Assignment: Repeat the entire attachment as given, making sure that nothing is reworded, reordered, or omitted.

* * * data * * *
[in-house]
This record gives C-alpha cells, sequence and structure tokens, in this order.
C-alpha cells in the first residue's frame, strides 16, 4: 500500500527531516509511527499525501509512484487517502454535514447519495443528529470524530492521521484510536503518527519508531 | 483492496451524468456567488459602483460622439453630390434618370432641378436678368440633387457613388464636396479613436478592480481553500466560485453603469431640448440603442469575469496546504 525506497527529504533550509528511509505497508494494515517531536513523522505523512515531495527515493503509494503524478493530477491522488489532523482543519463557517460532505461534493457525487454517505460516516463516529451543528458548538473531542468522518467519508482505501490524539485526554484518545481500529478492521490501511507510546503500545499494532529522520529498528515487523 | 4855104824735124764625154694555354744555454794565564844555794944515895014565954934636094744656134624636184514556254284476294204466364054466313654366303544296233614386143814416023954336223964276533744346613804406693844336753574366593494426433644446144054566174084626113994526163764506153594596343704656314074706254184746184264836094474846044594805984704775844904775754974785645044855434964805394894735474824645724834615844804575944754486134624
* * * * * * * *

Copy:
[in-house]
This record gives C-alpha cells, sequence and structure tokens, in this order.
C-alpha cells in the first residue's frame, strides 16, 4: 500500500527531516509511527499525501509512484487517502454535514447519495443528529470524530492521521484510536503518527519508531 | 483492496451524468456567488459602483460622439453630390434618370432641378436678368440633387457613388464636396479613436478592480481553500466560485453603469431640448440603442469575469496546504 525506497527529504533550509528511509505497508494494515517531536513523522505523512515531495527515493503509494503524478493530477491522488489532523482543519463557517460532505461534493457525487454517505460516516463516529451543528458548538473531542468522518467519508482505501490524539485526554484518545481500529478492521490501511507510546503500545499494532529522520529498528515487523 | 4855104824735124764625154694555354744555454794565564844555794944515895014565954934636094744656134624636184514556254284476294204466364054466313654366303544296233614386143814416023954336223964276533744346613804406693844336753574366593494426433644446144054566174084626113994526163764506153594596343704656314074706254184746184264836094474846044594805984704775844904775754974785645044855434964805394894735474824645724834615844804575944754486134624